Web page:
There was a time when the harlequin in the theatre plays, was just just “the fool”, and was never the main character. At least not until Joseph Grimaldi invented the harlequin with the face of what we know today as a clown. He was so successful that the clown became to be the character that the audience was going to the theatres. He is the one who invented the make-up of the clown as we know it today.
Grimaldi’s father taught him to act the characters in the harlequinade since Joseph was three. His first appearance was at the stage of the Sadler’s Wells Theatre was in 1780, and in 1781 the manager of Drury Lane cast him for the pantomime The Wizard of the Silver Rocks; or, Harlequin’s Release. Sheridan employed dozens of children, including Grimaldi, as extras at Drury Lane.
Grimaldi played the role of the Little Clown in the pantomime The Triumph of Mirth; or, Harlequin’s Wedding at Drury Lane which was a great success for him personally because the show became so popular among the audience that it had to run for an extended period of time.He became an established juvenile performer at Drury Lane and at the same time, he was a prolific performer at Sadler’s Wells.
While the Drury Lane Theatre got demolished in 1791 Grimaldi was loaned to the Haymarket Theatre, where performed nxt to the tenor Michael Kelly.
In 1794, when Grimaldi was 15 years old the new Drury Lane Theatre opened, and he got his job back. That year he played in many shows including Valentine and Orson and after two years he played the role of Hag Morad in the Thomas John Dibdin Christmas pantomime The Talisman; or, Harlequin Made Happy at Sadler’s Wells and received rave reviews.
In 1796 Grimaldi met Maria Hughes, the eldest daughter of the proprietor of the Sadler’s Wells Theatre, and they got married after three years of love romance. During this period Grimaldi appeared in a succession of shows including A Trip to Scarborough (as a countryman) and Rule a Wife and Have a Wife (as a maid).
With the new management policy of Drury Lane, the annual Christmas pantomime was canceled, and Grimaldi had to find a place to entertain the audience for the month of holidays. However, his father-in-law got him a place at Sadler’s Wells, where he played roles in several Charles Dibdin plays and made a huge impression, especially in Dibdin’s Easter 1800 pantomime, Peter Wilkins: or Harlequin in the Flying World at which new costumes were designed.
He showed up with oversized clothes, wildly patterned version of the shirt, ruff, and pantaloons he had worn at school, with child’s slippers and a tower of colored wigs. Then came the face, with its red mouth, rouged cheeks, and curving eyebrows.
“Day after day,” writes Andrew McConnell Stott, “he sat before the mirror, brush in hand, marking his features, wiping them clean, and starting again, until finally, a face emerged from the candlelight that bore a grin so incendiary it refused to be erased.”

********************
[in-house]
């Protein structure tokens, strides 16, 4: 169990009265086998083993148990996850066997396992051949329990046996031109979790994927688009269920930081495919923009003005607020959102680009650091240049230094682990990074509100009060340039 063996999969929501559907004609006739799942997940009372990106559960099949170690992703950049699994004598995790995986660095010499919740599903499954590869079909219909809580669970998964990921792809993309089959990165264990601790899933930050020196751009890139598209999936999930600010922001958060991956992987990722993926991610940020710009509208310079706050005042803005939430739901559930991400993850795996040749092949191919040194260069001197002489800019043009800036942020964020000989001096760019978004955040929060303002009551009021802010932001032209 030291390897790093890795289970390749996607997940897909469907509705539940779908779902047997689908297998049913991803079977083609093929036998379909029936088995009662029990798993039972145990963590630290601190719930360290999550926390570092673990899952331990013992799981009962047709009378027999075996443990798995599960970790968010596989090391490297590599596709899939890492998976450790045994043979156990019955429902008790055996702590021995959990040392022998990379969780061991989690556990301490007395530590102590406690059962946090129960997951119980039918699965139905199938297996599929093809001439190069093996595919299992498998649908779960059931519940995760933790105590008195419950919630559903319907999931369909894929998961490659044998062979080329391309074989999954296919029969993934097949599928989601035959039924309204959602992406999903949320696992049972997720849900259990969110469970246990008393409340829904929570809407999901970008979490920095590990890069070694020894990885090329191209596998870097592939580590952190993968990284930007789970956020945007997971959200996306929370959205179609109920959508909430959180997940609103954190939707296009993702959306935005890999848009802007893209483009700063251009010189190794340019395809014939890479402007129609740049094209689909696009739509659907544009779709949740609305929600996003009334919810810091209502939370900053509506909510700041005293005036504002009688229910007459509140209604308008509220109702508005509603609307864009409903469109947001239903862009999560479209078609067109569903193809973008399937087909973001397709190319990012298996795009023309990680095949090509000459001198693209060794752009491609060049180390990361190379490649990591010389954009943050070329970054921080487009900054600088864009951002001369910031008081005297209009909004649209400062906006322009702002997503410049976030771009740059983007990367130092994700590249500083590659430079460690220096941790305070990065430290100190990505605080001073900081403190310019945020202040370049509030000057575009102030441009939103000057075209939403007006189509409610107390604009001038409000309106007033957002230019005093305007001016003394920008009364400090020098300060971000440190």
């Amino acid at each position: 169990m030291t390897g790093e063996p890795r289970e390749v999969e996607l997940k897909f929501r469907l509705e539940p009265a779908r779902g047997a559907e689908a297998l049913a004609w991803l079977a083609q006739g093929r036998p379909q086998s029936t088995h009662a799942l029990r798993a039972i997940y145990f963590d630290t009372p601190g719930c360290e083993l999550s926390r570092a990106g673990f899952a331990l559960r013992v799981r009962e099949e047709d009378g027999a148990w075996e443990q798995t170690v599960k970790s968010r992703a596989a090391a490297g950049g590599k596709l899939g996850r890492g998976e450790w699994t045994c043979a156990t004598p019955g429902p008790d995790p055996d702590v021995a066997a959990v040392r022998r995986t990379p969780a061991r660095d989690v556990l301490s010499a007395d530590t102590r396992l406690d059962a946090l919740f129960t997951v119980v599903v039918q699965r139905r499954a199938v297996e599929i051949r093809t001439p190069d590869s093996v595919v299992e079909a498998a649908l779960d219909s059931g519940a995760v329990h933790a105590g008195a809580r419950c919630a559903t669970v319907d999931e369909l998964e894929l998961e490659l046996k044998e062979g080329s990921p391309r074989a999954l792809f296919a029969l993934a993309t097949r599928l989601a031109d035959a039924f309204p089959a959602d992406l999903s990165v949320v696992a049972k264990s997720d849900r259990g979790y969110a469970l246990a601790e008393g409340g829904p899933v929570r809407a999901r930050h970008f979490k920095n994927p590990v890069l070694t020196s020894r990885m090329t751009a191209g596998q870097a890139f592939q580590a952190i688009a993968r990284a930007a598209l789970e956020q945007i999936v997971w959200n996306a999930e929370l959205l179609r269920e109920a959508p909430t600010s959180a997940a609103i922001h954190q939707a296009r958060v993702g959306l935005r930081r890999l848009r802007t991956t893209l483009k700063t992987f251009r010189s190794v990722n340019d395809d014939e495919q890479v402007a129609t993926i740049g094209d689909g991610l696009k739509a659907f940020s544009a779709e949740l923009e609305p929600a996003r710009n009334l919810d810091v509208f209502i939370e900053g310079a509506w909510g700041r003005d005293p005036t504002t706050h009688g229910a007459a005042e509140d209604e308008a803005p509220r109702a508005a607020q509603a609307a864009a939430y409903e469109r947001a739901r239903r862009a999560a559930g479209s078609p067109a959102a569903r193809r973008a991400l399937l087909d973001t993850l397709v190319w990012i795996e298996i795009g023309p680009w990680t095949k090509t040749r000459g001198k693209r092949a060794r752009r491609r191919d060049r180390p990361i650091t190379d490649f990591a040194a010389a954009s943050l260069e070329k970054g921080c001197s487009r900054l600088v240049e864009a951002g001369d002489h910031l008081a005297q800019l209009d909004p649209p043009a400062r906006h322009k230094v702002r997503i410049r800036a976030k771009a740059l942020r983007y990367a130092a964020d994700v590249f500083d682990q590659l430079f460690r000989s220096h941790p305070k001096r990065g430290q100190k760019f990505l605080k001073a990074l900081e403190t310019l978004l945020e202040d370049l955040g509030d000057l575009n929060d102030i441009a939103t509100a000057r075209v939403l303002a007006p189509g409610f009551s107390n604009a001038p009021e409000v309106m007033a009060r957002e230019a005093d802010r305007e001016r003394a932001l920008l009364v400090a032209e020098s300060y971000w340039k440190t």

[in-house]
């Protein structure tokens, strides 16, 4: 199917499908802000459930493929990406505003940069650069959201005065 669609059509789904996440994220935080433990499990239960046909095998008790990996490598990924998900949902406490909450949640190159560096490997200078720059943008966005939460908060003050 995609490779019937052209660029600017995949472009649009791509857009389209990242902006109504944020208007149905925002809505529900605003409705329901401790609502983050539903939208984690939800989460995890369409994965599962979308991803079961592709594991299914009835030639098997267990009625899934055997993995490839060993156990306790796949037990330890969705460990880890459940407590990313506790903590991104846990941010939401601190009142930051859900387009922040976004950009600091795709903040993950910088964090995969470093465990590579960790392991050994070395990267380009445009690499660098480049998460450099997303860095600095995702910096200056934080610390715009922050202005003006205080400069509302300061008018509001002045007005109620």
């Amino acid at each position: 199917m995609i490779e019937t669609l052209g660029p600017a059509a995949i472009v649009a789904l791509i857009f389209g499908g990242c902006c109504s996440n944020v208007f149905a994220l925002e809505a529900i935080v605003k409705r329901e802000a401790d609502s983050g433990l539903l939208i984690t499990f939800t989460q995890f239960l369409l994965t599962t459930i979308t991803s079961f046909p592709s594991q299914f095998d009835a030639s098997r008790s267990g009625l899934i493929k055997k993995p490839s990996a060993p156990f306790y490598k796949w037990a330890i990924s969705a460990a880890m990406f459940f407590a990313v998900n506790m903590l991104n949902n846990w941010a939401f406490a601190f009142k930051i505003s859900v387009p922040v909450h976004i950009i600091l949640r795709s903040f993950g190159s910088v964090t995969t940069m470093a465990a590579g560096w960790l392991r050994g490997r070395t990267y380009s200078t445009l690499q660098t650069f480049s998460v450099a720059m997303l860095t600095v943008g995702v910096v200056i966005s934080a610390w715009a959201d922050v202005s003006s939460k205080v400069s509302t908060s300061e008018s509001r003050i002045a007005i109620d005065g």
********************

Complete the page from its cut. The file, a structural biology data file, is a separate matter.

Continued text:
The production was a hit, and the new costume design was copied by others in London. Despite Dubois’ “endless bag of tricks and a vast array of skills”, his performance appeared artificial, in contrast to Grimaldi, who was better able to “draw the audience into believing the essential comedic qualities” of Clown.
In 1806 he joined Covent Garden Theatre, where, in the pantomime Harlequin Mother Goose, and again he enjoyed the success of his performance. In this production, he created a new type of clown combining rogue and simpleton, criminal and innocent dupe in one character, a role subsequently adopted by many other English clowns. His whiteface makeup and impudent thievery became the norm for all pantomime clowns (“Joeys”) who came after.
The Times noted in 1813:
“Grimaldi is the most assiduous of all imaginable buffoons and it is absolutely surprising that any human head or hide can resist the rough trials he volunteers. Serious tumbles from serious heights, innumerable kicks, and incessant beatings come on him as matters of common occurrence, and leave him every night fresh and free for the next night’s flagellation.”
In 1816 Grimaldi terminated his relationship with the Sadler’s Wells Theatre but two years later purchased a part interest in it.
Unfortunately, all of his work cost him his health and in 1822 he was already unable to fulfill his remaining commitments at Covent Garden. The stage, the audience, the public, nobody wanted him away from the theatre so in 1825 he became the assistant manager at Sadler’s Wells and in 1828 he gave his last public performance.
Grimaldi retired from the stage in 1823. The years of extreme physical exertion his clowning had involved had taken a toll on his joints, and he suffered from a respiratory condition that often left him breathless. Although officially retired, Grimaldi still received half of his former small salary from Drury Lane until 1824. Soon after the fee stopped, Grimaldi fell into poverty after some ill-conceived business ventures and because he had entrusted the management of his provincial earnings to people who cheated him.
On 31 May 1837, he spent a convivial evening entertaining fellow patrons at the house of The Marquis of Cornwallis, and he drank to excess. He returned home that evening and was found dead in bed by his housekeeper the following morning. The coroner recorded that he had “died by the visitation of God.” Grimaldi was buried in St. James’s Churchyard, Pentonville, on 5 June 1837. The burial site and the area around it were later named Joseph Grimaldi Park.
At the height of his powers, Grimaldi was considered to have no equal as a comedic performer. His memoirs were edited by Charles Dickens in 1838.